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Renova (Tretinoin) - Drug Interactions, Contraindications, Overdosage, etc



Carcinogenesis, Mutagenesis, Impairment of Fertility

In a 91-week dermal study in which CD-1 mice were administered 0.017% and 0.035% formulations of tretinoin, cutaneous squamous cell carcinomas and papillomas in the treatment area were observed in some female mice. These concentrations are near the tretinoin concentration of this clinical formulation (0.02%). A dose-related incidence of liver tumors in male mice was observed at those same doses. The maximum systemic doses associated with the 0.017% and 0.035% formulations are 0.5 and 1.0 mg/kg/day. These doses are 10 and 20 times the maximum human systemic dose, when adjusted for total body surface area. The biological significance of these findings is not clear because they occurred at doses that exceeded the dermal maximally tolerated dose (MTD) of tretinoin and because they were within the background natural occurrence rate for these tumors in this strain of mice. There was no evidence of carcinogenic potential when 0.025 mg/kg/day of tretinoin was administered topically to mice (0.5 times the maximum human systemic dose, adjusted for total body surface area). For purposes of comparisons of the animal exposure to systemic human exposure, the maximum human systemic dose is defined as 1 gram of 0.02% RENOVA® (tretinoin cream) 0.02% applied daily to a 50 kg person (0.004 mg tretinoin/kg body weight).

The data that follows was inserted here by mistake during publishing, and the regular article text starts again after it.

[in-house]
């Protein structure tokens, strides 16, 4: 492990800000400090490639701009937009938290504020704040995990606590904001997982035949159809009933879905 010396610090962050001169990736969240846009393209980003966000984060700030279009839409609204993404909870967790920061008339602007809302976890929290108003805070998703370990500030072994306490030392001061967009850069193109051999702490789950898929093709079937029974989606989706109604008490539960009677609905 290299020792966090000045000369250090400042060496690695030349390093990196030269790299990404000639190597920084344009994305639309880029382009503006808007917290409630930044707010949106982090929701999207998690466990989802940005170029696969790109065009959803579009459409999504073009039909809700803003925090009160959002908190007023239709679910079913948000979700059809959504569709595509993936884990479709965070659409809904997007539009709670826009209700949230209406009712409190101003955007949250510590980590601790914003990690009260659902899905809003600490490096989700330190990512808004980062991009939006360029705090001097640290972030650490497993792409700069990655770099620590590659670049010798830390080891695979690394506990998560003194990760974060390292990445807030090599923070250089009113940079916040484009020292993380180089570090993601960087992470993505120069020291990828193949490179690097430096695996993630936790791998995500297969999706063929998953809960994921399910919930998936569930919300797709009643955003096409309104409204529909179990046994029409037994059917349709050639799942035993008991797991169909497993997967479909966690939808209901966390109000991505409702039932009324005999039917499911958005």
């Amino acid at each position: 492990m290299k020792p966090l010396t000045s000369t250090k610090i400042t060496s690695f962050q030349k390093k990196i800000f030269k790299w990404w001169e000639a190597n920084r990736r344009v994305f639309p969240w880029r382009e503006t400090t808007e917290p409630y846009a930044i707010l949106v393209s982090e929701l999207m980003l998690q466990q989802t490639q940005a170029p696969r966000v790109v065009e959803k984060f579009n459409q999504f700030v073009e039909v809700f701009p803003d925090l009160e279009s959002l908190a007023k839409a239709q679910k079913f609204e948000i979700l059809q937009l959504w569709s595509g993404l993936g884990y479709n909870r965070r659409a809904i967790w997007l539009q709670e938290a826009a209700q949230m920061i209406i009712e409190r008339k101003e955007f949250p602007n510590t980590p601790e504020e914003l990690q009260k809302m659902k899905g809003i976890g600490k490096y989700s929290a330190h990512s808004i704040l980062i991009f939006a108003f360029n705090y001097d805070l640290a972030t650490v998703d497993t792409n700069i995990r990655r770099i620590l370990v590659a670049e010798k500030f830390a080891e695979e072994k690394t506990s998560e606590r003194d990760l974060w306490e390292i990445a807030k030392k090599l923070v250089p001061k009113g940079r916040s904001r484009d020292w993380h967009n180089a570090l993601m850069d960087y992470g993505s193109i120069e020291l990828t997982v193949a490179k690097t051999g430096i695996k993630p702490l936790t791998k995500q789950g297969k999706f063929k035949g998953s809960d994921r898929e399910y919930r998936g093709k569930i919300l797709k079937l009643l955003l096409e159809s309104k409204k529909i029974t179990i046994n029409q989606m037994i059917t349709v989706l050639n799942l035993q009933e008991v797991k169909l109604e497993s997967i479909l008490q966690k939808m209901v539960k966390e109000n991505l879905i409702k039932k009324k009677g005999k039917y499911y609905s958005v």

Studies in hairless albino mice suggest that concurrent exposure to tretinoin may enhance the tumorigenic potential of carcinogenic doses of UVB and UVA light from a solar simulator. This effect has been confirmed in a later study in pigmented mice, and dark pigmentation did not overcome the enhancement of photocarcinogenesis by 0.05% tretinoin. Although the significance of these studies to humans is not clear, patients should minimize exposure to sunlight or artificial ultraviolet irradiation sources.

The mutagenic potential of tretinoin was evaluated in the Ames assay and in the in vivo mouse micronucleus assay, both of which were negative.

In dermal Segment I fertility studies in rats, slight (not statistically significant) decreases in sperm count and motility were seen at 0.5 mg/kg/day (20 times the maximum human systemic dose adjusted for total body surface area), and slight (not statistically significant) increases in the number and percent of nonviable embryos in females treated with 0.25 mg/kg/day (10 times the maximum human systemic dose adjusted for total body surface area) and above were observed. A dermal Segment III study with RENOVA® (tretinoin cream) 0.02% has not been performed in any species. In oral Segment I and Segment III studies in rats with tretinoin, decreased survival of neonates and growth retardation were observed at doses in excess of 2 mg/kg/day (83 times the human topical dose adjusted for total body surface area).


Teratogenic Effects

Pregnancy Category C